Let $ \rho_1:[0,1]\to [0,1]$ and $ J:\mathbb R\to \mathbb R^+$ both continuous and bounded.

I have the following system of PDE’s

\begin{align} \begin{cases} \frac{\partial}{\partial t} u_0(t,r)=- J* u_1(t,r) u_0(t,r)\ \frac{\partial}{\partial t}u_1(t,r)=J*u_1(t,r)u_0(t,r)-u_1(t,r)\ u_0(0,r)=1-\rho_1(r), u_1(0,r)=\rho_1(r) \end{cases} \end{align} where * denotes the convolution operator.

I would like to prove that there exists unique a local solution of the previous system. I would like to prove that this solution is also continuous.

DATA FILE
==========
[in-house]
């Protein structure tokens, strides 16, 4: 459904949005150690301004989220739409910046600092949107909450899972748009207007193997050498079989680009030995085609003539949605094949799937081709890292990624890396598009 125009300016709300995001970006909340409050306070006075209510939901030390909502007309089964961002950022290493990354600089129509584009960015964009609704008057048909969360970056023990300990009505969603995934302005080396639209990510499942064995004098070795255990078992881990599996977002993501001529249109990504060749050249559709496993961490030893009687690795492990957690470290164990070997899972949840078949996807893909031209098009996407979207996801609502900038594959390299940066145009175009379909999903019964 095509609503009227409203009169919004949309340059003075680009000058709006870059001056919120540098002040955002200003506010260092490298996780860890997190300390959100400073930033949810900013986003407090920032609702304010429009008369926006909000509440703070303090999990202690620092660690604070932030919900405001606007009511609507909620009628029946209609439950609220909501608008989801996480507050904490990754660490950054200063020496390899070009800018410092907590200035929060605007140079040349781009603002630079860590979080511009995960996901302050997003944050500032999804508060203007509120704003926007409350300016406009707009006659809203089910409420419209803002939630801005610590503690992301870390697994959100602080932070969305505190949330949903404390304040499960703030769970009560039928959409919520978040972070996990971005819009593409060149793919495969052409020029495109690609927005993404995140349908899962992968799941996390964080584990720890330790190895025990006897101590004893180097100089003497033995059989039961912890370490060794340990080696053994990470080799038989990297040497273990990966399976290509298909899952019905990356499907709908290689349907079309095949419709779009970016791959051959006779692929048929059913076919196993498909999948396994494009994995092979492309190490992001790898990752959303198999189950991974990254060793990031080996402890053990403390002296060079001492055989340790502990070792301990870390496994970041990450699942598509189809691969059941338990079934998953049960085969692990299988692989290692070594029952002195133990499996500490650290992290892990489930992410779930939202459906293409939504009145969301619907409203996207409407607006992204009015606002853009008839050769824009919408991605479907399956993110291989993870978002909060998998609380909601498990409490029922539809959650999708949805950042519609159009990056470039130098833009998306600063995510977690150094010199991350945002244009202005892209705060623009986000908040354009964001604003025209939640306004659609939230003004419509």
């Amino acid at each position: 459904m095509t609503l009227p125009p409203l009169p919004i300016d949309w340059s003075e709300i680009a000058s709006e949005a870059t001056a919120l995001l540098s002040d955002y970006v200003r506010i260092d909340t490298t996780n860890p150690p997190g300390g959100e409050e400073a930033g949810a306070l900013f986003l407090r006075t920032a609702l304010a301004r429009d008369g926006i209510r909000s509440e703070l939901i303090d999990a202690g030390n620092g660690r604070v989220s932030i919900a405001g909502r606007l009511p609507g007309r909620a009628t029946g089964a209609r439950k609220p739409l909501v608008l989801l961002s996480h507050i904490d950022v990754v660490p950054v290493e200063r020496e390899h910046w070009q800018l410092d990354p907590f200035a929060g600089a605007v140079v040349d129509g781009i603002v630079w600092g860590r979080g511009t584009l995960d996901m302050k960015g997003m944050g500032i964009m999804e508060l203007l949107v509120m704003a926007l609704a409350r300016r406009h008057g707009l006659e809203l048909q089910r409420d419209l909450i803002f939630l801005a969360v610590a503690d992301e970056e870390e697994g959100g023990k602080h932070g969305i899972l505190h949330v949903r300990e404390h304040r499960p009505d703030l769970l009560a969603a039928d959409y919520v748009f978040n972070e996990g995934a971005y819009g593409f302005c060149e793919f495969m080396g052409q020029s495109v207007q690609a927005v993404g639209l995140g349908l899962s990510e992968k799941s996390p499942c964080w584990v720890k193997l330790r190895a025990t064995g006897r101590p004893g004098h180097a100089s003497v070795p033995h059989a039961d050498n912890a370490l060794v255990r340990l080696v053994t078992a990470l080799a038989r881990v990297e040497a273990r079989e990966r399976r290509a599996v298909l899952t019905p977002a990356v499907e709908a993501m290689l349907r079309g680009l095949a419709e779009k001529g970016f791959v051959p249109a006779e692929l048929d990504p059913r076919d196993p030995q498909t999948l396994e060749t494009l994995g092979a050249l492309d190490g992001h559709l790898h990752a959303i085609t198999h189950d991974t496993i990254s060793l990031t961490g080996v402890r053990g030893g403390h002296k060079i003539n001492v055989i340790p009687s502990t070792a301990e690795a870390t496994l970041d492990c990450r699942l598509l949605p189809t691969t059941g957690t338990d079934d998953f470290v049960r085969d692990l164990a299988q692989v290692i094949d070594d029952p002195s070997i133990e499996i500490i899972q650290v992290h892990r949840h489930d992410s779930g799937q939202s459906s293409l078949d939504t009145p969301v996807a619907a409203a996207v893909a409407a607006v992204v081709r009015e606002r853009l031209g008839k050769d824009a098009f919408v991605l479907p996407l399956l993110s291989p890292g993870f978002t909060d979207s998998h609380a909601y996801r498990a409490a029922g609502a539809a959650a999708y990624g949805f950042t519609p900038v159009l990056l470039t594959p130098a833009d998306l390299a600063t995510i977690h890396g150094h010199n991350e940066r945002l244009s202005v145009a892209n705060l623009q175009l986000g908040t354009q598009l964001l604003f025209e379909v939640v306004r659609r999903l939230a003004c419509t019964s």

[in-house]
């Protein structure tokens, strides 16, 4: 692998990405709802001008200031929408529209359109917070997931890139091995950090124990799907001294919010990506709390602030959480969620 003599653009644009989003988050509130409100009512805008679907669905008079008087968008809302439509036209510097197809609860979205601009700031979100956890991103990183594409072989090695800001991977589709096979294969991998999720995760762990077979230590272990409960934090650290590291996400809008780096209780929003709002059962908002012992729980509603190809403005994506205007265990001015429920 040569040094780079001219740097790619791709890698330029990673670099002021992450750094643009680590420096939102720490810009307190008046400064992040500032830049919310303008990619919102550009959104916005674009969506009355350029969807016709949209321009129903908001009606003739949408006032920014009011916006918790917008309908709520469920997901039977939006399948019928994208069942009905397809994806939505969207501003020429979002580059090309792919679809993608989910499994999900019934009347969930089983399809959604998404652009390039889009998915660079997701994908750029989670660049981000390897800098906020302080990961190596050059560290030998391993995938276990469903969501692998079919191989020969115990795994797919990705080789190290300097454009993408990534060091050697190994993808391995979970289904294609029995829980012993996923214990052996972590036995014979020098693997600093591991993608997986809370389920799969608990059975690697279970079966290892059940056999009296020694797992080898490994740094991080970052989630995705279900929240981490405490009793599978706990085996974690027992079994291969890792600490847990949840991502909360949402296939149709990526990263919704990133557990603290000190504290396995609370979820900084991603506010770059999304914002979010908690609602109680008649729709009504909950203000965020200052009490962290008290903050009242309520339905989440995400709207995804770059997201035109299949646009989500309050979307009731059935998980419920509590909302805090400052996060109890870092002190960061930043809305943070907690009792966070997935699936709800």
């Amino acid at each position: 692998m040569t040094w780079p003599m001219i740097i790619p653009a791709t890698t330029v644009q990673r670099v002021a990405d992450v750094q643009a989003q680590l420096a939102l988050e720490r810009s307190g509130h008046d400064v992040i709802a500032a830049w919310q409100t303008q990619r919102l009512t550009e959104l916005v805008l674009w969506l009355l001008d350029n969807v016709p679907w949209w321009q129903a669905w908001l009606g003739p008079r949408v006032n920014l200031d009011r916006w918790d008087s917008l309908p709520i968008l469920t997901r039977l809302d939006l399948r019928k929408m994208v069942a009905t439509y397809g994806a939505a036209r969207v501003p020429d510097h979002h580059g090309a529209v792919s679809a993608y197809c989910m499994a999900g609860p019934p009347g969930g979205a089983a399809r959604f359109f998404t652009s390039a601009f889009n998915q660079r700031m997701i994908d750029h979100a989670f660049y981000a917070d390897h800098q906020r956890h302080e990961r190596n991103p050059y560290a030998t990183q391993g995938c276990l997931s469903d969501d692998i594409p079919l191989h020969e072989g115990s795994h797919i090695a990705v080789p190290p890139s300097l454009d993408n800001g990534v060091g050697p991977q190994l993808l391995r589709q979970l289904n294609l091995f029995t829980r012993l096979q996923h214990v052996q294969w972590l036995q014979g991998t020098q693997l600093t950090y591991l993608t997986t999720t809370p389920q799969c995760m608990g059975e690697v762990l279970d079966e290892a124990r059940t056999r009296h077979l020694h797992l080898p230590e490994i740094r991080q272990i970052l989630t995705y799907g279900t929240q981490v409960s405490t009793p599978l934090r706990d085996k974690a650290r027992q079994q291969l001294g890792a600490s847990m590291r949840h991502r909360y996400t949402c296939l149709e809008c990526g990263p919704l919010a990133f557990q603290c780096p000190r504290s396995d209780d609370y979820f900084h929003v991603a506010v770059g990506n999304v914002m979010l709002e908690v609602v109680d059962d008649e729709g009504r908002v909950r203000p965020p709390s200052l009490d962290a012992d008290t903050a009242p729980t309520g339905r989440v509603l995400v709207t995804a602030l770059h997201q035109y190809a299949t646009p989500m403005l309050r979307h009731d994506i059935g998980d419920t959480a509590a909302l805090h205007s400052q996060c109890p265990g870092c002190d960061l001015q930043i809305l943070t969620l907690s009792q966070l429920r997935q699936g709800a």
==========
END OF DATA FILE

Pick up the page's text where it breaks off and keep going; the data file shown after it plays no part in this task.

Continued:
Is it correct the following argument?

I consider the maps $ F_0$ and $ F_1$ defined in $ L_c^\infty([0, T]\times [0,1])^2$ which contains all the functions bounded by a constant $ c$

\begin{align} F_0(x(t,r),y(t,r))&=1-\rho_1(r)+\int_0^t ds\int_0^1dr’J(r-r’) u_1(s,r’) u_0(s,r)\ F_1(x(t,r),y(t,r))&=\rho_1(r)+\int_0^t ds\int_0^1dr’J(r-r’) u_1(s,r’) u_0(s,r)-u_1(s,r) \end{align}

and I can prove that, when $ T$ is small enough, the map $ (F_1, F_2)$ is a contraction in $ L_c^\infty([0, T]\times [0,1])^2$ ,.

Then by the contraction mapping theorem I can conclude that there exists a unique fixed point of $ (F_0, F_1)$ which is a local solution of the previous PDE’s system.

Is that correct? There is any chance to prove the continuity of my local solution?